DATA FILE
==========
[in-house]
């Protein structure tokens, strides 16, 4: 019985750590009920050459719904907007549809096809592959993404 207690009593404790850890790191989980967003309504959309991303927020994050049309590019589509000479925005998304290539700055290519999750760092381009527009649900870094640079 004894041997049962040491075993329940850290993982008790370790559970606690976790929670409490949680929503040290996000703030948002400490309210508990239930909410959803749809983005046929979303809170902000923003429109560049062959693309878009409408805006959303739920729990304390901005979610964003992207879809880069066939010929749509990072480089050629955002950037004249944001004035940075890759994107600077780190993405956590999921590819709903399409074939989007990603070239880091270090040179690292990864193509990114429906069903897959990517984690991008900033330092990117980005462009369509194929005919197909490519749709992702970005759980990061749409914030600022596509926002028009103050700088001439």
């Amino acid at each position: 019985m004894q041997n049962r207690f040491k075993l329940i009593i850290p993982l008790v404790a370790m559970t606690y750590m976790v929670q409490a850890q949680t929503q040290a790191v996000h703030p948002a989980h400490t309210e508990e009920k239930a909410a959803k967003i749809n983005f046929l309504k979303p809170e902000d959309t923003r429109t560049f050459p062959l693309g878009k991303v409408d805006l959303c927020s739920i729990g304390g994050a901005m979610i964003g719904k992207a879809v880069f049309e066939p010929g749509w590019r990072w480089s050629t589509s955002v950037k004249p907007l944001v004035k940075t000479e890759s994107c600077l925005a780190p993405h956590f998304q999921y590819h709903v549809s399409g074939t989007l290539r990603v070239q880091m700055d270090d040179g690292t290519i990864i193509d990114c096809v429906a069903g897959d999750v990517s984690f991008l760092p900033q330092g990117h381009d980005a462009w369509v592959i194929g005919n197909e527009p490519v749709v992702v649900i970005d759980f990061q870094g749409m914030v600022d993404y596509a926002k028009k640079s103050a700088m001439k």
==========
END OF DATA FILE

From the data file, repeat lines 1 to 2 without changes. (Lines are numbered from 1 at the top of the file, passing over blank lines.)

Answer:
[in-house]
């Protein structure tokens, strides 16, 4: 019985750590009920050459719904907007549809096809592959993404 207690009593404790850890790191989980967003309504959309991303927020994050049309590019589509000479925005998304290539700055290519999750760092381009527009649900870094640079 004894041997049962040491075993329940850290993982008790370790559970606690976790929670409490949680929503040290996000703030948002400490309210508990239930909410959803749809983005046929979303809170902000923003429109560049062959693309878009409408805006959303739920729990304390901005979610964003992207879809880069066939010929749509990072480089050629955002950037004249944001004035940075890759994107600077780190993405956590999921590819709903399409074939989007990603070239880091270090040179690292990864193509990114429906069903897959990517984690991008900033330092990117980005462009369509194929005919197909490519749709992702970005759980990061749409914030600022596509926002028009103050700088001439």